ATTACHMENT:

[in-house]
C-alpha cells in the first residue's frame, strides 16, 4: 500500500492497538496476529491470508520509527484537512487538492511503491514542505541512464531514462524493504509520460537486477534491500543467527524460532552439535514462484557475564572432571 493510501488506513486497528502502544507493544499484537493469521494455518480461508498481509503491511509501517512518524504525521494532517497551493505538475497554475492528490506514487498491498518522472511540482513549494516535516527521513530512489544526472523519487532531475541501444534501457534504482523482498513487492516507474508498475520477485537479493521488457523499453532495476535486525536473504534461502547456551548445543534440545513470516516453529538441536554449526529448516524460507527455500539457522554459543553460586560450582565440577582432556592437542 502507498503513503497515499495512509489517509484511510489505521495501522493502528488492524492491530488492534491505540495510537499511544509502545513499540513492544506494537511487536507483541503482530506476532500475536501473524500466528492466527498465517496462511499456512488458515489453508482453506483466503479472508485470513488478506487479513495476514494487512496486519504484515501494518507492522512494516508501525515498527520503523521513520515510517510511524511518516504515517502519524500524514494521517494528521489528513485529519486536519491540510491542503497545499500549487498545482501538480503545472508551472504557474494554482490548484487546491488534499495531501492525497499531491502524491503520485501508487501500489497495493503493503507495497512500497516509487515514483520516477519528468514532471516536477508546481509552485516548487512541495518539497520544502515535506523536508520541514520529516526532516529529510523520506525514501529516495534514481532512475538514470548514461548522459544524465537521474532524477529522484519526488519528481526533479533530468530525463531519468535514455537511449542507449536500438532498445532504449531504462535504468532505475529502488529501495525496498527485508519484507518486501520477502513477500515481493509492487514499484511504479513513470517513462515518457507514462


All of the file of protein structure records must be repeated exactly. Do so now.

[in-house]
C-alpha cells in the first residue's frame, strides 16, 4: 500500500492497538496476529491470508520509527484537512487538492511503491514542505541512464531514462524493504509520460537486477534491500543467527524460532552439535514462484557475564572432571 493510501488506513486497528502502544507493544499484537493469521494455518480461508498481509503491511509501517512518524504525521494532517497551493505538475497554475492528490506514487498491498518522472511540482513549494516535516527521513530512489544526472523519487532531475541501444534501457534504482523482498513487492516507474508498475520477485537479493521488457523499453532495476535486525536473504534461502547456551548445543534440545513470516516453529538441536554449526529448516524460507527455500539457522554459543553460586560450582565440577582432556592437542 502507498503513503497515499495512509489517509484511510489505521495501522493502528488492524492491530488492534491505540495510537499511544509502545513499540513492544506494537511487536507483541503482530506476532500475536501473524500466528492466527498465517496462511499456512488458515489453508482453506483466503479472508485470513488478506487479513495476514494487512496486519504484515501494518507492522512494516508501525515498527520503523521513520515510517510511524511518516504515517502519524500524514494521517494528521489528513485529519486536519491540510491542503497545499500549487498545482501538480503545472508551472504557474494554482490548484487546491488534499495531501492525497499531491502524491503520485501508487501500489497495493503493503507495497512500497516509487515514483520516477519528468514532471516536477508546481509552485516548487512541495518539497520544502515535506523536508520541514520529516526532516529529510523520506525514501529516495534514481532512475538514470548514461548522459544524465537521474532524477529522484519526488519528481526533479533530468530525463531519468535514455537511449542507449536500438532498445532504449531504462535504468532505475529502488529501495525496498527485508519484507518486501520477502513477500515481493509492487514499484511504479513513470517513462515518457507514462